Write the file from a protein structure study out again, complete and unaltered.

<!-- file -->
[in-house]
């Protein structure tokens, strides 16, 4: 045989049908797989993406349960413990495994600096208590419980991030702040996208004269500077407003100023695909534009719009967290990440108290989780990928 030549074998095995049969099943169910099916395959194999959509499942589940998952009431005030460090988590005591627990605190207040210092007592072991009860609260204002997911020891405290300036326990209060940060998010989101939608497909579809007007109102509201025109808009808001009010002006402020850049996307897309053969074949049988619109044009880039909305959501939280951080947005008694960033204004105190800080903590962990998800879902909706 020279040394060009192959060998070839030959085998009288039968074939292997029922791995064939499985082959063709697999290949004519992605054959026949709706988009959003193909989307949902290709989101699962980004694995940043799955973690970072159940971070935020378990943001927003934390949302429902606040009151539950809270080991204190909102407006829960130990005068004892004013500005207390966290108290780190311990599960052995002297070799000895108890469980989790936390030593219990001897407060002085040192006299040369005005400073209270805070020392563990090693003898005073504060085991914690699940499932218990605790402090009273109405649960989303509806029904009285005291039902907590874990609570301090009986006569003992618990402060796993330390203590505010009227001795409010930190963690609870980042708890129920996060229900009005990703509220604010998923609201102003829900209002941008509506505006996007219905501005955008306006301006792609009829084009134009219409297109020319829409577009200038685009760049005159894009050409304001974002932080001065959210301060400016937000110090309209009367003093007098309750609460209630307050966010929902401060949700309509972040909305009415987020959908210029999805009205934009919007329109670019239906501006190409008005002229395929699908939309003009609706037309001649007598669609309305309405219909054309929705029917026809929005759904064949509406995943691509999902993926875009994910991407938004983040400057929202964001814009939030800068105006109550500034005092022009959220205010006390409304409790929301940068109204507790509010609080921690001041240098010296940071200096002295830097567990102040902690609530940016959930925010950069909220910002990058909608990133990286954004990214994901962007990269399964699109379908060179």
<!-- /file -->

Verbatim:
[in-house]
């Protein structure tokens, strides 16, 4: 045989049908797989993406349960413990495994600096208590419980991030702040996208004269500077407003100023695909534009719009967290990440108290989780990928 030549074998095995049969099943169910099916395959194999959509499942589940998952009431005030460090988590005591627990605190207040210092007592072991009860609260204002997911020891405290300036326990209060940060998010989101939608497909579809007007109102509201025109808009808001009010002006402020850049996307897309053969074949049988619109044009880039909305959501939280951080947005008694960033204004105190800080903590962990998800879902909706 020279040394060009192959060998070839030959085998009288039968074939292997029922791995064939499985082959063709697999290949004519992605054959026949709706988009959003193909989307949902290709989101699962980004694995940043799955973690970072159940971070935020378990943001927003934390949302429902606040009151539950809270080991204190909102407006829960130990005068004892004013500005207390966290108290780190311990599960052995002297070799000895108890469980989790936390030593219990001897407060002085040192006299040369005005400073209270805070020392563990090693003898005073504060085991914690699940499932218990605790402090009273109405649960989303509806029904009285005291039902907590874990609570301090009986006569003992618990402060796993330390203590505010009227001795409010930190963690609870980042708890129920996060229900009005990703509220604010998923609201102003829900209002941008509506505006996007219905501005955008306006301006792609009829084009134009219409297109020319829409577009200038685009760049005159894009050409304001974002932080001065959210301060400016937000110090309209009367003093007098309750609460209630307050966010929902401060949700309509972040909305009415987020959908210029999805009205934009919007329109670019239906501006190409008005002229395929699908939309003009609706037309001649007598669609309305309405219909054309929705029917026809929005759904064949509406995943691509999902993926875009994910991407938004983040400057929202964001814009939030800068105006109550500034005092022009959220205010006390409304409790929301940068109204507790509010609080921690001041240098010296940071200096002295830097567990102040902690609530940016959930925010950069909220910002990058909608990133990286954004990214994901962007990269399964699109379908060179």